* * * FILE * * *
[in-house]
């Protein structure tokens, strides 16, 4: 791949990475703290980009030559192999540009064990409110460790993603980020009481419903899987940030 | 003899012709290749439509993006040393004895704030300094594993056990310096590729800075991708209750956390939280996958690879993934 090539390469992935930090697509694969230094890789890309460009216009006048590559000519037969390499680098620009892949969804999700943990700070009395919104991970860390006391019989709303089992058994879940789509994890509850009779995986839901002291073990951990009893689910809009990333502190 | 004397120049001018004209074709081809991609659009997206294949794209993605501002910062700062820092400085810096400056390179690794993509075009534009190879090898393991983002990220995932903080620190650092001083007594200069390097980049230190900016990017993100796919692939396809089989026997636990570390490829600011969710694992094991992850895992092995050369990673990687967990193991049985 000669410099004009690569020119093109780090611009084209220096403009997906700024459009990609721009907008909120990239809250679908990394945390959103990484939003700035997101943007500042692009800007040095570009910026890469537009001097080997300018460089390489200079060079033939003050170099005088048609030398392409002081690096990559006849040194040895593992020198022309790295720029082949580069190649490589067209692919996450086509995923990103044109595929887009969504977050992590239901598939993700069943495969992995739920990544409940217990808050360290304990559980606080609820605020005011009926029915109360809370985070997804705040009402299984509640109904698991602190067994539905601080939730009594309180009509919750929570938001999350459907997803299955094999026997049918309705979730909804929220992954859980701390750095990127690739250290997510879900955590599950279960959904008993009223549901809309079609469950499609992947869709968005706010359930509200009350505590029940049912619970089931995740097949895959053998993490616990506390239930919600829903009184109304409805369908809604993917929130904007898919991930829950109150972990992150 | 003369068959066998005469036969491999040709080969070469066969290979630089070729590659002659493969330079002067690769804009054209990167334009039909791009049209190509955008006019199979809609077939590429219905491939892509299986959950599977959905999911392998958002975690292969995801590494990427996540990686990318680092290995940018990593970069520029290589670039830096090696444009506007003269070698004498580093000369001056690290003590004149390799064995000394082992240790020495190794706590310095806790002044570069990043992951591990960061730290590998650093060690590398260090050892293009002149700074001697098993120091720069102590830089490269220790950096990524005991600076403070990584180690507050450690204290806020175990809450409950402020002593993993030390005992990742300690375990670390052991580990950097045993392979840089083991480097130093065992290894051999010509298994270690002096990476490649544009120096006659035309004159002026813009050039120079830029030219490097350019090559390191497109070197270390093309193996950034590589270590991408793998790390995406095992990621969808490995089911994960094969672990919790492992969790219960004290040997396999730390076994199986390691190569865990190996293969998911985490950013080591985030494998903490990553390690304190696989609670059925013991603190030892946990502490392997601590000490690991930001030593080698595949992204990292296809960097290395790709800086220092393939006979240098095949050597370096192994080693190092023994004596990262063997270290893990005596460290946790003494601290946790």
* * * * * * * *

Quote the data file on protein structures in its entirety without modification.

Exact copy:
[in-house]
């Protein structure tokens, strides 16, 4: 791949990475703290980009030559192999540009064990409110460790993603980020009481419903899987940030 | 003899012709290749439509993006040393004895704030300094594993056990310096590729800075991708209750956390939280996958690879993934 090539390469992935930090697509694969230094890789890309460009216009006048590559000519037969390499680098620009892949969804999700943990700070009395919104991970860390006391019989709303089992058994879940789509994890509850009779995986839901002291073990951990009893689910809009990333502190 | 004397120049001018004209074709081809991609659009997206294949794209993605501002910062700062820092400085810096400056390179690794993509075009534009190879090898393991983002990220995932903080620190650092001083007594200069390097980049230190900016990017993100796919692939396809089989026997636990570390490829600011969710694992094991992850895992092995050369990673990687967990193991049985 000669410099004009690569020119093109780090611009084209220096403009997906700024459009990609721009907008909120990239809250679908990394945390959103990484939003700035997101943007500042692009800007040095570009910026890469537009001097080997300018460089390489200079060079033939003050170099005088048609030398392409002081690096990559006849040194040895593992020198022309790295720029082949580069190649490589067209692919996450086509995923990103044109595929887009969504977050992590239901598939993700069943495969992995739920990544409940217990808050360290304990559980606080609820605020005011009926029915109360809370985070997804705040009402299984509640109904698991602190067994539905601080939730009594309180009509919750929570938001999350459907997803299955094999026997049918309705979730909804929220992954859980701390750095990127690739250290997510879900955590599950279960959904008993009223549901809309079609469950499609992947869709968005706010359930509200009350505590029940049912619970089931995740097949895959053998993490616990506390239930919600829903009184109304409805369908809604993917929130904007898919991930829950109150972990992150 | 003369068959066998005469036969491999040709080969070469066969290979630089070729590659002659493969330079002067690769804009054209990167334009039909791009049209190509955008006019199979809609077939590429219905491939892509299986959950599977959905999911392998958002975690292969995801590494990427996540990686990318680092290995940018990593970069520029290589670039830096090696444009506007003269070698004498580093000369001056690290003590004149390799064995000394082992240790020495190794706590310095806790002044570069990043992951591990960061730290590998650093060690590398260090050892293009002149700074001697098993120091720069102590830089490269220790950096990524005991600076403070990584180690507050450690204290806020175990809450409950402020002593993993030390005992990742300690375990670390052991580990950097045993392979840089083991480097130093065992290894051999010509298994270690002096990476490649544009120096006659035309004159002026813009050039120079830029030219490097350019090559390191497109070197270390093309193996950034590589270590991408793998790390995406095992990621969808490995089911994960094969672990919790492992969790219960004290040997396999730390076994199986390691190569865990190996293969998911985490950013080591985030494998903490990553390690304190696989609670059925013991603190030892946990502490392997601590000490690991930001030593080698595949992204990292296809960097290395790709800086220092393939006979240098095949050597370096192994080693190092023994004596990262063997270290893990005596460290946790003494601290946790």